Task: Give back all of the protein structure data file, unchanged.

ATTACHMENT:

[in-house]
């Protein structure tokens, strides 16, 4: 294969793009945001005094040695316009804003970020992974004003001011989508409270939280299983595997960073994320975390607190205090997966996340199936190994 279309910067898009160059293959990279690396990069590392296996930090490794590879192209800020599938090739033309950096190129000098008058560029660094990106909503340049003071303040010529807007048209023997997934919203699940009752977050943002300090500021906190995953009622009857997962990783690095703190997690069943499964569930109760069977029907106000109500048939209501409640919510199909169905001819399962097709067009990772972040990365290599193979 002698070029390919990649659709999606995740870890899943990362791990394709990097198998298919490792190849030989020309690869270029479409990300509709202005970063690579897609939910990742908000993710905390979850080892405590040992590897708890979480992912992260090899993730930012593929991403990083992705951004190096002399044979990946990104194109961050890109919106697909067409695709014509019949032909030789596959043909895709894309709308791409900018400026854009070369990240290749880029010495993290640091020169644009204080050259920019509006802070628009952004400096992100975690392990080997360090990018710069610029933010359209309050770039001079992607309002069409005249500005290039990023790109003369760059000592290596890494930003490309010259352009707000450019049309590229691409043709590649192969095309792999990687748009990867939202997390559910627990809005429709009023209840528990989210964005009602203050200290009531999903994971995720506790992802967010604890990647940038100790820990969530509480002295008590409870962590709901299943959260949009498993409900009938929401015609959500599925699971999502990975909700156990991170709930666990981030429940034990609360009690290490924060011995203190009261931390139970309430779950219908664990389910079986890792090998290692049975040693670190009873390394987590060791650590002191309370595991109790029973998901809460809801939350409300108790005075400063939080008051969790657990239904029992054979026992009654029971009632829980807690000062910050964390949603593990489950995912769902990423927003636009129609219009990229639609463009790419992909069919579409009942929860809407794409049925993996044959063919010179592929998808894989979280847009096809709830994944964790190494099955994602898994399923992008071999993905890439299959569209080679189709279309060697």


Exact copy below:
[in-house]
């Protein structure tokens, strides 16, 4: 294969793009945001005094040695316009804003970020992974004003001011989508409270939280299983595997960073994320975390607190205090997966996340199936190994 279309910067898009160059293959990279690396990069590392296996930090490794590879192209800020599938090739033309950096190129000098008058560029660094990106909503340049003071303040010529807007048209023997997934919203699940009752977050943002300090500021906190995953009622009857997962990783690095703190997690069943499964569930109760069977029907106000109500048939209501409640919510199909169905001819399962097709067009990772972040990365290599193979 002698070029390919990649659709999606995740870890899943990362791990394709990097198998298919490792190849030989020309690869270029479409990300509709202005970063690579897609939910990742908000993710905390979850080892405590040992590897708890979480992912992260090899993730930012593929991403990083992705951004190096002399044979990946990104194109961050890109919106697909067409695709014509019949032909030789596959043909895709894309709308791409900018400026854009070369990240290749880029010495993290640091020169644009204080050259920019509006802070628009952004400096992100975690392990080997360090990018710069610029933010359209309050770039001079992607309002069409005249500005290039990023790109003369760059000592290596890494930003490309010259352009707000450019049309590229691409043709590649192969095309792999990687748009990867939202997390559910627990809005429709009023209840528990989210964005009602203050200290009531999903994971995720506790992802967010604890990647940038100790820990969530509480002295008590409870962590709901299943959260949009498993409900009938929401015609959500599925699971999502990975909700156990991170709930666990981030429940034990609360009690290490924060011995203190009261931390139970309430779950219908664990389910079986890792090998290692049975040693670190009873390394987590060791650590002191309370595991109790029973998901809460809801939350409300108790005075400063939080008051969790657990239904029992054979026992009654029971009632829980807690000062910050964390949603593990489950995912769902990423927003636009129609219009990229639609463009790419992909069919579409009942929860809407794409049925993996044959063919010179592929998808894989979280847009096809709830994944964790190494099955994602898994399923992008071999993905890439299959569209080679189709279309060697």